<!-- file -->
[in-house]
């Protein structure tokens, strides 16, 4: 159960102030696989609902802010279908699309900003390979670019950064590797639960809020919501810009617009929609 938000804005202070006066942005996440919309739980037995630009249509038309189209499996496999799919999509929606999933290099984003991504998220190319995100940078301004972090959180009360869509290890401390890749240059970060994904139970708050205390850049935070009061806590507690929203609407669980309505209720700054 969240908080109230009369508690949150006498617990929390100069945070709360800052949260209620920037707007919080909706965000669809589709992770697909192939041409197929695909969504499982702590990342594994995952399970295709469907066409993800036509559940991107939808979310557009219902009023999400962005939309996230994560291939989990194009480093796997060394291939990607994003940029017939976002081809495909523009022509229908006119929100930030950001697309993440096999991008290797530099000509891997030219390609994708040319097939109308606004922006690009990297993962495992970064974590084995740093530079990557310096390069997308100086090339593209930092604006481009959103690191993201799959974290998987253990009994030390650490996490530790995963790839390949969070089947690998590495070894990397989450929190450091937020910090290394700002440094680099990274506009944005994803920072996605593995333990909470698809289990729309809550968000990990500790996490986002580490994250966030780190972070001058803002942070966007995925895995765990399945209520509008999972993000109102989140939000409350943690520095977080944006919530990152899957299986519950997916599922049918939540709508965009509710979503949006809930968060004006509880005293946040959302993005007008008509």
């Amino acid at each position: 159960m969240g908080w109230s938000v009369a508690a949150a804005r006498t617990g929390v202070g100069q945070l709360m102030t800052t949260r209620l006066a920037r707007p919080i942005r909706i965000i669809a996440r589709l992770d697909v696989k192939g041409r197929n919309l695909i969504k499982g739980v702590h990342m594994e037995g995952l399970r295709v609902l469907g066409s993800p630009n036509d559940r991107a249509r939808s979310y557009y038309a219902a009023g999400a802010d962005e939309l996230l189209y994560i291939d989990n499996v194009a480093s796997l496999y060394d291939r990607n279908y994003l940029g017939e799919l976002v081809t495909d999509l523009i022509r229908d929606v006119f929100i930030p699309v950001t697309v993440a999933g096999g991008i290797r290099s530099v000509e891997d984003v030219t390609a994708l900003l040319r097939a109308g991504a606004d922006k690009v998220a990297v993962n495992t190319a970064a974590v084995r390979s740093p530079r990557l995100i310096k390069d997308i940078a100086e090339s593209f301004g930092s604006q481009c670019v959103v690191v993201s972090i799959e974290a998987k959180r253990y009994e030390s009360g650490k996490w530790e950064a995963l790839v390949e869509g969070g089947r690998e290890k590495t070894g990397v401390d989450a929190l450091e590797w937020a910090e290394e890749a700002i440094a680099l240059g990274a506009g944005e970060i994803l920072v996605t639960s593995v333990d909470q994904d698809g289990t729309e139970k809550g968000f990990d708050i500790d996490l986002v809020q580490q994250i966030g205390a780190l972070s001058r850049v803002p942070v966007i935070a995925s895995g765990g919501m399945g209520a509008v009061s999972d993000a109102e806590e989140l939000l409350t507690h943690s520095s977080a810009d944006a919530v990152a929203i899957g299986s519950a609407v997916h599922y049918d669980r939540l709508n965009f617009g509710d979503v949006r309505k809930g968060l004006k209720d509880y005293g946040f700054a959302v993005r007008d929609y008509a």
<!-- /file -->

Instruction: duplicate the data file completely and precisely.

[in-house]
């Protein structure tokens, strides 16, 4: 159960102030696989609902802010279908699309900003390979670019950064590797639960809020919501810009617009929609 938000804005202070006066942005996440919309739980037995630009249509038309189209499996496999799919999509929606999933290099984003991504998220190319995100940078301004972090959180009360869509290890401390890749240059970060994904139970708050205390850049935070009061806590507690929203609407669980309505209720700054 969240908080109230009369508690949150006498617990929390100069945070709360800052949260209620920037707007919080909706965000669809589709992770697909192939041409197929695909969504499982702590990342594994995952399970295709469907066409993800036509559940991107939808979310557009219902009023999400962005939309996230994560291939989990194009480093796997060394291939990607994003940029017939976002081809495909523009022509229908006119929100930030950001697309993440096999991008290797530099000509891997030219390609994708040319097939109308606004922006690009990297993962495992970064974590084995740093530079990557310096390069997308100086090339593209930092604006481009959103690191993201799959974290998987253990009994030390650490996490530790995963790839390949969070089947690998590495070894990397989450929190450091937020910090290394700002440094680099990274506009944005994803920072996605593995333990909470698809289990729309809550968000990990500790996490986002580490994250966030780190972070001058803002942070966007995925895995765990399945209520509008999972993000109102989140939000409350943690520095977080944006919530990152899957299986519950997916599922049918939540709508965009509710979503949006809930968060004006509880005293946040959302993005007008008509």
């Amino acid at each position: 159960m969240g908080w109230s938000v009369a508690a949150a804005r006498t617990g929390v202070g100069q945070l709360m102030t800052t949260r209620l006066a920037r707007p919080i942005r909706i965000i669809a996440r589709l992770d697909v696989k192939g041409r197929n919309l695909i969504k499982g739980v702590h990342m594994e037995g995952l399970r295709v609902l469907g066409s993800p630009n036509d559940r991107a249509r939808s979310y557009y038309a219902a009023g999400a802010d962005e939309l996230l189209y994560i291939d989990n499996v194009a480093s796997l496999y060394d291939r990607n279908y994003l940029g017939e799919l976002v081809t495909d999509l523009i022509r229908d929606v006119f929100i930030p699309v950001t697309v993440a999933g096999g991008i290797r290099s530099v000509e891997d984003v030219t390609a994708l900003l040319r097939a109308g991504a606004d922006k690009v998220a990297v993962n495992t190319a970064a974590v084995r390979s740093p530079r990557l995100i310096k390069d997308i940078a100086e090339s593209f301004g930092s604006q481009c670019v959103v690191v993201s972090i799959e974290a998987k959180r253990y009994e030390s009360g650490k996490w530790e950064a995963l790839v390949e869509g969070g089947r690998e290890k590495t070894g990397v401390d989450a929190l450091e590797w937020a910090e290394e890749a700002i440094a680099l240059g990274a506009g944005e970060i994803l920072v996605t639960s593995v333990d909470q994904d698809g289990t729309e139970k809550g968000f990990d708050i500790d996490l986002v809020q580490q994250i966030g205390a780190l972070s001058r850049v803002p942070v966007i935070a995925s895995g765990g919501m399945g209520a509008v009061s999972d993000a109102e806590e989140l939000l409350t507690h943690s520095s977080a810009d944006a919530v990152a929203i899957g299986s519950a609407v997916h599922y049918d669980r939540l709508n965009f617009g509710d979503v949006r309505k809930g968060l004006k209720d509880y005293g946040f700054a959302v993005r007008d929609y008509a």